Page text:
But then I'd read a post from a host where the goodness just shone through. The ability to laugh at the madness of it all, the capacity to find... well maybe not joy, but real pleasure, in making a guest's stay special. This is what my Balinese friends want to do. Share their home. Provide somewhere peaceful for people to relax and connect with their family and friends, and with the local Balinese community. They want to provide jobs for their friends and neighbours so that they too can afford to send their kids to school.
And for all its faults, it seems Airbnb gives them a platform to do it. And after all, you're all still hosting, so it can't be that bad. ...Can it?
I had to laugh when the first guest booked for one (there were 6 of them), didn't respond to communications, then "notified" us the night before they were turning up 3 hours before check-in, then turned up 3 hours late, and then wanted us to book and organise to get them to a mountain trek, departing at 2.30am. It was like playing a hosting version of "bingo". Thanks to all of your advice on here, we were well prepared. We knew the warning signs to look for, and how to manage it.
I'm sure (hope!) the guests are lovely, and I really hope they leave my friends a good review. No, not a good review. A 5 star review!
@J201, welcome to the Airbnb community and congratulations on your new venture. From reading your post, it sounds like you'll make an outstanding cohost! It's fantastic that you're helping our wonderful neighbours in Bali, an island that is close to my heart. While there are certainly many horror stories on this forum, from my perspective, being an Airbnb host has been a truly wonderful experience. You will learn what works as you go, but feel free to reach out to the global community anytime. We're all friends here. And best of luck with your first guests!
Hey, leave those nails alone! I think you have spent too much time here on the forum!
Good stories seem to sink into obscurity....bad stories do the rounds!
For every horror story you read here there will 1000 lovely experiences that just slip through to the keeper.....you never hear about them.
I could go on all day about the lovely guests I have had through here, sure I have had some prickly ones and I have learned that trust is something that has to used sparingly when you short term rent!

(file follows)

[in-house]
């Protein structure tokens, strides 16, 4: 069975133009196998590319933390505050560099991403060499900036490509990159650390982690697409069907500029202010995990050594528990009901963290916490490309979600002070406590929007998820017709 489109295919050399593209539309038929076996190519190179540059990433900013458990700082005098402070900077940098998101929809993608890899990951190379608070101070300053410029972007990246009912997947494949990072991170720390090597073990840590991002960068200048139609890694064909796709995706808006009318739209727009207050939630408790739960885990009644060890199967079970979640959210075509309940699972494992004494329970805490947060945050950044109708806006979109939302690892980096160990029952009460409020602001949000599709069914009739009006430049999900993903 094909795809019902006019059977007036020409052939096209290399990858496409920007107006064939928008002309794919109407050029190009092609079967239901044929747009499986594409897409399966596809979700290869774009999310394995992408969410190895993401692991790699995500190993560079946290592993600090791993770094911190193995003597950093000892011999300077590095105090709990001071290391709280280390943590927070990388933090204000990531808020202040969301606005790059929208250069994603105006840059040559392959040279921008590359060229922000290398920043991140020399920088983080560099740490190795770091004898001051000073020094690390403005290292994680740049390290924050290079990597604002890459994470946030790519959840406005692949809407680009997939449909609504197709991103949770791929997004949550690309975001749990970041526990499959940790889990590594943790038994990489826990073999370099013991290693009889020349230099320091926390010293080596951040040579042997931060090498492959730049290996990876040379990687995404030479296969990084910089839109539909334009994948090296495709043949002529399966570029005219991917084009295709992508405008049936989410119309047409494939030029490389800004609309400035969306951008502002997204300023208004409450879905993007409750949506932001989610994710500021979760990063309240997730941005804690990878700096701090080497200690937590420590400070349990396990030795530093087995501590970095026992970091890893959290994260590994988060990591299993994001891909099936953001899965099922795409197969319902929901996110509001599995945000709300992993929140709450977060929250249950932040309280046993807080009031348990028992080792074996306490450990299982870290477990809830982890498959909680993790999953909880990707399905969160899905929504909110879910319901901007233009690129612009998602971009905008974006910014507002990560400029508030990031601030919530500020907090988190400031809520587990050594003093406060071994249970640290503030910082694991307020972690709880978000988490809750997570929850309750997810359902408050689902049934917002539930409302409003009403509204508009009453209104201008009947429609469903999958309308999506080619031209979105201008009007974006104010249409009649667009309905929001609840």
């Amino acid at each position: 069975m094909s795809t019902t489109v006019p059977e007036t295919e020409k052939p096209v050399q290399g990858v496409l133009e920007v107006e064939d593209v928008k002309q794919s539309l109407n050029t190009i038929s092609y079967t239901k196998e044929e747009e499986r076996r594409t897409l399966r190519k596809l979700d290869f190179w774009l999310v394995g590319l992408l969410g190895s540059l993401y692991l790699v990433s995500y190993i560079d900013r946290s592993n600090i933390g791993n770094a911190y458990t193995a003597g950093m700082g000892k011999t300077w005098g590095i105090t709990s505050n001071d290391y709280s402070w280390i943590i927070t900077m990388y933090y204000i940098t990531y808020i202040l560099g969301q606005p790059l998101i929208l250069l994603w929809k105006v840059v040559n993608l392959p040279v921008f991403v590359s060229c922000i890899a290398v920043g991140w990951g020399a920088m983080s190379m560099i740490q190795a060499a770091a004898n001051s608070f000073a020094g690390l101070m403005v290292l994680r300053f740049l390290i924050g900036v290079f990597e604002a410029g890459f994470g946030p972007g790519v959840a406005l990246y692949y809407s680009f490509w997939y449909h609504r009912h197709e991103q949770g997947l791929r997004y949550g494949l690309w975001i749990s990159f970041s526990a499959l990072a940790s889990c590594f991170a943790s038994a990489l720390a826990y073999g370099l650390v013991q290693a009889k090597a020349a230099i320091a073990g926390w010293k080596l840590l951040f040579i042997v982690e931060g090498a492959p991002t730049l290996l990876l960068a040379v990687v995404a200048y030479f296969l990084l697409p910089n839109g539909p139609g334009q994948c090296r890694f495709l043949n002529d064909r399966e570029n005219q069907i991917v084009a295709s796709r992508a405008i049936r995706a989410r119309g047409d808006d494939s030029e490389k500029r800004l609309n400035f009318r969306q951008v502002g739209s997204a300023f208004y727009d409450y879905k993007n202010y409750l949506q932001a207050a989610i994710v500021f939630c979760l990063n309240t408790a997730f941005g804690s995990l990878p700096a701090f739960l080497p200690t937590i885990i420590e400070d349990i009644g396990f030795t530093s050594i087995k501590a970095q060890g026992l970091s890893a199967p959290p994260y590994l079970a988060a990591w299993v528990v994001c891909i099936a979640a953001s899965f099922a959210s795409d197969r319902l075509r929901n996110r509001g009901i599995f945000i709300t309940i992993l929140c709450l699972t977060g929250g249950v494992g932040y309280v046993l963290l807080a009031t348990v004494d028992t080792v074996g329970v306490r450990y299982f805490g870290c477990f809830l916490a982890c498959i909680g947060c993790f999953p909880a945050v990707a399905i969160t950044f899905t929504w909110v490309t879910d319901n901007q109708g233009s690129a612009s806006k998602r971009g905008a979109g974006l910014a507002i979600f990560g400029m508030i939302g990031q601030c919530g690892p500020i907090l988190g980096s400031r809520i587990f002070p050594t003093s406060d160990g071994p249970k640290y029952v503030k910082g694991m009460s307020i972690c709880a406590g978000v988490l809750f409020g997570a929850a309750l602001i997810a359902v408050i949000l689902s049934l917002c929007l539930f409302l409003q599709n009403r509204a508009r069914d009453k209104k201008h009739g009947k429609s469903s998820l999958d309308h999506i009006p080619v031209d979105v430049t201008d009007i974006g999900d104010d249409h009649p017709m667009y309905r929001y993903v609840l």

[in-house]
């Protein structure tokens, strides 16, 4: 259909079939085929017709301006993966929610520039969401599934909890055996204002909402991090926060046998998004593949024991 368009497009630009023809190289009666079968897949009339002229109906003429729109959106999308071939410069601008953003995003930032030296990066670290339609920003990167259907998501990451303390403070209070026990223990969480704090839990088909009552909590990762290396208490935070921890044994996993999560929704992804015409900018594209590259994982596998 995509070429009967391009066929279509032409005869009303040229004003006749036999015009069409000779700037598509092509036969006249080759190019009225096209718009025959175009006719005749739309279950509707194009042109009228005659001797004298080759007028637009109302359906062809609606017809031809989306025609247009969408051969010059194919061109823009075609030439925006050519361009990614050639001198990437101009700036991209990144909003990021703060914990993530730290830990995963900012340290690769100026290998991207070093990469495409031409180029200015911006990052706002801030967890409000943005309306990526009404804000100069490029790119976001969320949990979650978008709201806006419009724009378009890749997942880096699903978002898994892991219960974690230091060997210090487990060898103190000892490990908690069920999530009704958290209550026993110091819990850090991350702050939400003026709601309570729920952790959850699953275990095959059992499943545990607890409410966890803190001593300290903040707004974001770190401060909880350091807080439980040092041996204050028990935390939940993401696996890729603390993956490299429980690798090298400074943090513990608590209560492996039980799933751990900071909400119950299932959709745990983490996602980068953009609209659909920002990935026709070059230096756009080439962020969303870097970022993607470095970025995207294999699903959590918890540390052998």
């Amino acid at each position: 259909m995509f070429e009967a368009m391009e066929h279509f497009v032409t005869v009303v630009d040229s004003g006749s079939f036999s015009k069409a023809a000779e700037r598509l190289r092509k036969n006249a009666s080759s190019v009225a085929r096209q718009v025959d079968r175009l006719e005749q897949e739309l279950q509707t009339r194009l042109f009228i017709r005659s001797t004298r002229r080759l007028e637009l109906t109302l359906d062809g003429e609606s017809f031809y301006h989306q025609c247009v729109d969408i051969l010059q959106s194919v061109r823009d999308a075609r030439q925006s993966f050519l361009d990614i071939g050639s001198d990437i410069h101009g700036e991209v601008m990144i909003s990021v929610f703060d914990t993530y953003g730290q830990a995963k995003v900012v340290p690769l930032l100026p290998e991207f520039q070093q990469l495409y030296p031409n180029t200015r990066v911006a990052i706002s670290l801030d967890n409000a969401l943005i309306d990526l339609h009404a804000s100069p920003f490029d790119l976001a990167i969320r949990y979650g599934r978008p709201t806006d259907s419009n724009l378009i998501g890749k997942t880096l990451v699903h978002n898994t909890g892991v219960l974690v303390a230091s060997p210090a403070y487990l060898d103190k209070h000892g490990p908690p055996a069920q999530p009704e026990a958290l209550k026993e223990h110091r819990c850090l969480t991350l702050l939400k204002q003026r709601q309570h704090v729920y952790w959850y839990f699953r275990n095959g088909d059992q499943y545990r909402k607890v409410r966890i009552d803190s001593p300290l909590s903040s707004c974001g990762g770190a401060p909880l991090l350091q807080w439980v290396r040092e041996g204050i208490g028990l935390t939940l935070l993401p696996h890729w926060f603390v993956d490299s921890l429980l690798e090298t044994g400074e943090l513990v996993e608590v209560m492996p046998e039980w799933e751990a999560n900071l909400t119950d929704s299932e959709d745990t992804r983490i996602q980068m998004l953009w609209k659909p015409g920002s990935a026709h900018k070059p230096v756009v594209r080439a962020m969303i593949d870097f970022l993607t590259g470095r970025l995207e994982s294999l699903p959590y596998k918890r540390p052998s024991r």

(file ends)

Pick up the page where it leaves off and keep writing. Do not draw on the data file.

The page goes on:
I don't look for problems and I very rarely get them. I wish you all the best with this new co-hosting role of yours.....if I can give you just a bit of advice follow this link, it deals with host cancellations but all the rules and interpretations of the company are covered here in this link......
Also make a note of this number.....02 85203333! It is Airbnb's Australian helpline number in case you may need assistance. Murhpy's law says if you are ready for any problem that arises, you won't get any. If you are not prepared trouble will follow you like an Albatross!
All the best....
As @Robin4 said, the good stories either don't get told or get lost in the forum. While you can definitely learn from the bad things written here there's a lot more good than bad. We will be starting our fourth year next month, currently host 3 houses and nearly 3,000 guests have crossed our threshold. Even with all those guests, I can can count on one hand the really bad ones. Follow advice you've learned here, let guests know they'll be watched and screen them when you can. You will be just fine. Congratulations on your first booking and a big thank you for being a TRUE friend to your friends.
I've read through the cancellation policy, and put the airbnb helpline on speed dial thanks Rob! It's already coming in handy, as I discovered that the map location is wrong, and in different locations depending on which operating system people are using... And the STR tips website is really helpful Tim & Holly - thanks for including the link.
I'm looking forward to participating on the forum, and I'm sure I'll seek yours and others' sage advice as we get going, and continue to look out for tips and tricks - I think I'll need them!